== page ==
It started with the Asian Crisis in 1997 and continued through a Russian currency crisis in 1998. A boom in the high-yield market in 1999 was greeted by a slump in 2000 and an overall bond market liquidity crisis, while an inversion of the yield curve and a dislocation between swaps and corporate curves still hovers in the background.
But times they are a-changin’ and fixed-income arbitrage managers have seen an increased interest in their funds thanks to a bull stock market that seems to be steadily limping out to pasture.
Sy Lotsoff, senior managing director at Lotsoff Capital in Chicago, is watching interest peak for fixed-income arbitrage strategies.
“We are getting a lot of interest, primarily from fund of funds that have been leery to do fixed-income strategies because of Long-Term Capital,” Mr. Lotsoff said.
The renewed interest is not due to amnesia, but mainly because of low correlation to equities and the strict risk controls in place in the management of the Lotsoff Global Interest Rate Hedge Fund, according to Mr. Lotsoff.
He employs collar hedges that allow the firm to keep only a finite amount of money at risk at a given time. The $300 million fund’s diversification in various bond strategies is also attractive to investors, said Mr. Lotsoff.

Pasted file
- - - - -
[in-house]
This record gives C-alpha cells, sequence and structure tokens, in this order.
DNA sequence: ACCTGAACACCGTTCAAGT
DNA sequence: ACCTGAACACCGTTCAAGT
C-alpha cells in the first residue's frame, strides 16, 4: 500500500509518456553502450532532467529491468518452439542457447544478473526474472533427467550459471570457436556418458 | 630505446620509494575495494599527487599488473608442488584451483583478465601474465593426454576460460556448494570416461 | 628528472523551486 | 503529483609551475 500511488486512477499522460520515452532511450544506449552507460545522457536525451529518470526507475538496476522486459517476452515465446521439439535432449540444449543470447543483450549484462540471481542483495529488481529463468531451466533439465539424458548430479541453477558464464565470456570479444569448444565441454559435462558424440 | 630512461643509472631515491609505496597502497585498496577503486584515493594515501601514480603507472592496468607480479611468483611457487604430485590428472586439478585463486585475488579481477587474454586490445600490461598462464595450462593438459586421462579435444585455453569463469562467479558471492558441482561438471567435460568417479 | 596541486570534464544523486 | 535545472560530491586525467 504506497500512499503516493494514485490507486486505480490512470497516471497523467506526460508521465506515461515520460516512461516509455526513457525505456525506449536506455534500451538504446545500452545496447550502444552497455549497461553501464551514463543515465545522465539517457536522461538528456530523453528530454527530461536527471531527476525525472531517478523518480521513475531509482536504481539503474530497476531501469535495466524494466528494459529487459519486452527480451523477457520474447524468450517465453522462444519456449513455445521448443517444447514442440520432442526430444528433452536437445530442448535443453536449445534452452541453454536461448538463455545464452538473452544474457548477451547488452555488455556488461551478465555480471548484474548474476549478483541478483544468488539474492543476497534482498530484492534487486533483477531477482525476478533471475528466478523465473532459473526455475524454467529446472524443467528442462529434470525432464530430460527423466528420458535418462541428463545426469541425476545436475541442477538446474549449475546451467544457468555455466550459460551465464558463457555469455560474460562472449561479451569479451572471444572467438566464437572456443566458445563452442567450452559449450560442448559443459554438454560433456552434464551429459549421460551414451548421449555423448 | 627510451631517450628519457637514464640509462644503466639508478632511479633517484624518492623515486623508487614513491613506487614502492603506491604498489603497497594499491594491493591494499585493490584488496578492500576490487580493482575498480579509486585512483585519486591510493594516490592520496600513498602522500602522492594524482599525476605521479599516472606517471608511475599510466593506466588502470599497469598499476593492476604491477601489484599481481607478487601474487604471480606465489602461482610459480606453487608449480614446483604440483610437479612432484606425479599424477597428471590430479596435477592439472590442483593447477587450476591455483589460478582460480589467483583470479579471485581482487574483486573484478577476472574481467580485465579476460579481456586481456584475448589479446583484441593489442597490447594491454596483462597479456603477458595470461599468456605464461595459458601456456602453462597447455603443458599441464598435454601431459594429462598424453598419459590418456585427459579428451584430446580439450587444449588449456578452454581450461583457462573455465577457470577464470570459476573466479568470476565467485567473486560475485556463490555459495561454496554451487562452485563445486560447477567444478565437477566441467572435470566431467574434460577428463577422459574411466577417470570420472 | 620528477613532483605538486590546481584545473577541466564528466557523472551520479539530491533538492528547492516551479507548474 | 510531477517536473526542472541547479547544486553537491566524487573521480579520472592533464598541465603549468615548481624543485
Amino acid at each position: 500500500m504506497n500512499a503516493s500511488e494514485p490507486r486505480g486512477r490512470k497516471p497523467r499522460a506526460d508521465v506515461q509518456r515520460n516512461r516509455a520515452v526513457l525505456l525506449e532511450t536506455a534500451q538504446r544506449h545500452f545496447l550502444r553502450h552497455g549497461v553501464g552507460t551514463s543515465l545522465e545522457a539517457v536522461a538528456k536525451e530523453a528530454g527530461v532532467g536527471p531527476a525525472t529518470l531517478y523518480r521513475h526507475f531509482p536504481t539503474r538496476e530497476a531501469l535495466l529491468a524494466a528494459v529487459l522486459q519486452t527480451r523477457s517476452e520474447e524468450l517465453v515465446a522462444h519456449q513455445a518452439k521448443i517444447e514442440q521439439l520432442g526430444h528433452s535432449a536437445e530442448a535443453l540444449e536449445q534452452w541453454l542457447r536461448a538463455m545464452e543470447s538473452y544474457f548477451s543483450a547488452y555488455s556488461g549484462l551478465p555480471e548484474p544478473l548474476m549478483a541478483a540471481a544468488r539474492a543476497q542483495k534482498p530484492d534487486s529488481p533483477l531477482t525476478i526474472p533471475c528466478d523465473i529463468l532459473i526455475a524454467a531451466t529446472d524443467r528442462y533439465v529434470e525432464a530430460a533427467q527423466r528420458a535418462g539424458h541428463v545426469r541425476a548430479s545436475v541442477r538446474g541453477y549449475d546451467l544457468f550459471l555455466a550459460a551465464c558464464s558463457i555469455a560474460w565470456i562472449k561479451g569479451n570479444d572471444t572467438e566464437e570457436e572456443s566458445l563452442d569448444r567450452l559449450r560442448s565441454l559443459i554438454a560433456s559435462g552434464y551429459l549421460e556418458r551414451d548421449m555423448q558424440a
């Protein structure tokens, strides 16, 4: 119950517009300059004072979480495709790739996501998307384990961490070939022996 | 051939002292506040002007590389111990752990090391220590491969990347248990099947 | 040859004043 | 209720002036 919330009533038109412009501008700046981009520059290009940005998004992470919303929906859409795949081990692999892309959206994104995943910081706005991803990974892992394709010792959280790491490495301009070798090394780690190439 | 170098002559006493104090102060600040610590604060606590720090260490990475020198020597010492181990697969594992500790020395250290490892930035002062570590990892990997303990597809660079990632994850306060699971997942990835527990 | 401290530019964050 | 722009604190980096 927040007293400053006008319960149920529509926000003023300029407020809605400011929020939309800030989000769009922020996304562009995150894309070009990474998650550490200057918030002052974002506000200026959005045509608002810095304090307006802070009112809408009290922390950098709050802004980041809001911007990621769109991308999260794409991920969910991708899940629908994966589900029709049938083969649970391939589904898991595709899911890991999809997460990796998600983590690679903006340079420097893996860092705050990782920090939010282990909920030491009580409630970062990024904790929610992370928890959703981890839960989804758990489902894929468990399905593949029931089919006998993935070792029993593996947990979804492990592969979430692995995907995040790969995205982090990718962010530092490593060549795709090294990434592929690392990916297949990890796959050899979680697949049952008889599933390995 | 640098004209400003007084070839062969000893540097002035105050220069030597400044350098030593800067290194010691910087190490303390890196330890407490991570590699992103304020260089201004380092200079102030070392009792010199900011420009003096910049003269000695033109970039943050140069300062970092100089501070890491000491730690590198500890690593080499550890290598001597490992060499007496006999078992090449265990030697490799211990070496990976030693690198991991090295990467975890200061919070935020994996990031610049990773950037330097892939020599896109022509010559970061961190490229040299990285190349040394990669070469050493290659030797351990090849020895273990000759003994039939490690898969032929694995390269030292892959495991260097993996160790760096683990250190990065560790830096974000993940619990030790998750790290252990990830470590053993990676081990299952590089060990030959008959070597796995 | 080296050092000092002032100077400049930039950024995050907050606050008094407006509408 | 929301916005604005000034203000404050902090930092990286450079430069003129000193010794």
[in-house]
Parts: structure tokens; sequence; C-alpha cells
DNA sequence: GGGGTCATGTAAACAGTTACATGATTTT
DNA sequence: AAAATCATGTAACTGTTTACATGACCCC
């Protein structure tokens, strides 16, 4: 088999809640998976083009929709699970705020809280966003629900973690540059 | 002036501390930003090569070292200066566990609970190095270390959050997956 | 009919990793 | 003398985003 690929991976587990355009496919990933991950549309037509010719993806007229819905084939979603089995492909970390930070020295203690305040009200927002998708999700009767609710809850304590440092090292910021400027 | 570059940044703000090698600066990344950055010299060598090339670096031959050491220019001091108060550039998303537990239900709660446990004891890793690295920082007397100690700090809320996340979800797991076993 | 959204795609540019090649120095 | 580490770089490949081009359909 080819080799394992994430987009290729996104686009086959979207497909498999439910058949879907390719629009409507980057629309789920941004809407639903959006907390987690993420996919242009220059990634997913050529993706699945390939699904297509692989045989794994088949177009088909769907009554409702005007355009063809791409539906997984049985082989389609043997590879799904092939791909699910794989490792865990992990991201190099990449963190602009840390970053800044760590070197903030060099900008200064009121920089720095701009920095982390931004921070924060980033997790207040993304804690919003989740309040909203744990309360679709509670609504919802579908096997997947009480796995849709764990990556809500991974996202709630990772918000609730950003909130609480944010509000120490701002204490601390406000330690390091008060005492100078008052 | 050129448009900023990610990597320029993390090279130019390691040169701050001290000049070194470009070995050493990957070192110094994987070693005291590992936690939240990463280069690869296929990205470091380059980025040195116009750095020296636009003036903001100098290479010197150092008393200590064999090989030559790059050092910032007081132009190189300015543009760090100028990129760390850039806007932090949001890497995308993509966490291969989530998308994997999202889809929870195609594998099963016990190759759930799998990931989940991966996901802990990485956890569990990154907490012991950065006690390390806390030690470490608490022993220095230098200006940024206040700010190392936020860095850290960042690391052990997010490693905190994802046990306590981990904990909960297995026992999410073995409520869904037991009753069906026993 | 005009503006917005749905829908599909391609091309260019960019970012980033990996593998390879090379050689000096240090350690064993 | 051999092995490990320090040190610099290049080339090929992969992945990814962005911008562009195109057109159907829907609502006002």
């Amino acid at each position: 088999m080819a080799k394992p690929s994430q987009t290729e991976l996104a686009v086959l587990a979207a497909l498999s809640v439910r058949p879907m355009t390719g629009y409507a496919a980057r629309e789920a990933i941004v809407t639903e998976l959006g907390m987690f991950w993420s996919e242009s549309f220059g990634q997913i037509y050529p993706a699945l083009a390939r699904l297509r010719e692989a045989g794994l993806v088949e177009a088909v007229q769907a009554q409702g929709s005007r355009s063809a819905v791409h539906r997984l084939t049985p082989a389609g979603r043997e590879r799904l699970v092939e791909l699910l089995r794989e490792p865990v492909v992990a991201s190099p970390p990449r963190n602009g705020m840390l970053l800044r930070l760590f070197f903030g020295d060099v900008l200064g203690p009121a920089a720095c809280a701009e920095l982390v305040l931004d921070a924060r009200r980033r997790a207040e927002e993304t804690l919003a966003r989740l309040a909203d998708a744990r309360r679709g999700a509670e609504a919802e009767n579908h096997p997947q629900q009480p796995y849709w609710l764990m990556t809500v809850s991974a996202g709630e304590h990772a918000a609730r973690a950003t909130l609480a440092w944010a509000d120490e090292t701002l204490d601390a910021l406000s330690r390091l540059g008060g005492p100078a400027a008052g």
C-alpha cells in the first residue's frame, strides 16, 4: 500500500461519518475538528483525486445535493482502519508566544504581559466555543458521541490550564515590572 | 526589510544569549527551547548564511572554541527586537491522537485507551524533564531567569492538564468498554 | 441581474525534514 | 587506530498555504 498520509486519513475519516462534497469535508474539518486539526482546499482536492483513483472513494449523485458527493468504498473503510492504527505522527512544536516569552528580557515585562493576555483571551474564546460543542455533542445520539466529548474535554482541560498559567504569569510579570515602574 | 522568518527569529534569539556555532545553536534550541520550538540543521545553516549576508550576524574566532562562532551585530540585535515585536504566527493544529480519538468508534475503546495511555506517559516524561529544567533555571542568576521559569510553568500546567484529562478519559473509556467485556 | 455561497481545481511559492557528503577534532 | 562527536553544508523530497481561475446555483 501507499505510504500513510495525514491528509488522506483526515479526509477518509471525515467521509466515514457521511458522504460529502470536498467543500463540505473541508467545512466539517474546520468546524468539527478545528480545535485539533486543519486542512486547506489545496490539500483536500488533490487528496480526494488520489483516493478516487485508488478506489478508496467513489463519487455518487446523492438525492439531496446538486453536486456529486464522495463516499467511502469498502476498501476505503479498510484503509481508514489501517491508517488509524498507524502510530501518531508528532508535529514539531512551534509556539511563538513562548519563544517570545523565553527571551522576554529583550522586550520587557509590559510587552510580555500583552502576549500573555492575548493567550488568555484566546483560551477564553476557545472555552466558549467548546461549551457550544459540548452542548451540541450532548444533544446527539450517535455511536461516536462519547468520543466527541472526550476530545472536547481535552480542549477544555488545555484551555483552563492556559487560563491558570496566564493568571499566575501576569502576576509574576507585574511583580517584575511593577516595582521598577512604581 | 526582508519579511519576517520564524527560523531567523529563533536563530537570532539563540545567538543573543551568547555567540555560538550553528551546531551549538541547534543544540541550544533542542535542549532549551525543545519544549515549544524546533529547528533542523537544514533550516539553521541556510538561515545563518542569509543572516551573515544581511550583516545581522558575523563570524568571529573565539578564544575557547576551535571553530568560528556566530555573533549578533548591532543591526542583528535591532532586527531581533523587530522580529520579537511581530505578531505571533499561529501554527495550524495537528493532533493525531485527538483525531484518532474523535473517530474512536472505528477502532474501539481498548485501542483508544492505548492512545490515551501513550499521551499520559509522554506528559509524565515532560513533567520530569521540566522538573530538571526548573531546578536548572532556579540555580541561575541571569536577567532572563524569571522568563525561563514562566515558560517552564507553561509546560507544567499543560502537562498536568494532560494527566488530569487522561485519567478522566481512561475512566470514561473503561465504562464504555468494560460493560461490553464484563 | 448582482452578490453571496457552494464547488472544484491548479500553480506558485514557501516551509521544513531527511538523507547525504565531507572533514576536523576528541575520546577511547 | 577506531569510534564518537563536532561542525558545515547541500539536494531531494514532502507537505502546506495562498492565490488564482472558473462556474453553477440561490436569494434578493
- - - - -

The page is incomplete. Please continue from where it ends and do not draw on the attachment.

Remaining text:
Theresa Havell, president and chief investment officer at Havell Capital Management, New York, is predicting a bond market comeback. With benign interest rates coupled with increasing liquidity, the bond market will gladly take back what it gave up the last three or four years, she said.
She expects rates of return for her fixed-income arbitrage portfolios to be once again in line with equity returns after trailing the last four years with returns in the low teens.
“Bond investors face a dramatic new world with an altered and higher return potential,” Ms. Havell wrote in a white paper entitled, “Death, Eulogy and Rebirth of the Bond Market.”
Ms. Havell is ushering in the new bond market as one of the survivors of the bond market turmoil of recent years.
“What is being successful?” Ms. Havell asked, “Being successful in 1998 was not going out of business.”
The most surprising driver of the bond market and overall economic breakdown for Ms. Havell has been the disparity between swap rates and corporate bonds.
She said this is an indicator of economic slowdown, which ultimately means that bonds may once again come in favor as they outperform equities. Driven by the corporate advantage of bond issuance, bond markets will once again return to normal patterns, Ms. Havell predicted in her paper.
So far, Ms. Havell has seen inflows to her fund pick-up in the last quarter of 2000. She expects more of the same as investors see the results of their equity managers.
Ms. Havell calls her bond strategy “relative value fixed income.” The management technique differs from that of other managers in that she employs one to three times leverage and takes on other forms of risk other than duration risk by investing in more types of bonds, she said.
Havell Capital manages $200 million in separate accounts and in the Universal Bond Fund.
– Susan L. Barreto, Senior Reporter, SBarreto@HedgeWorld.com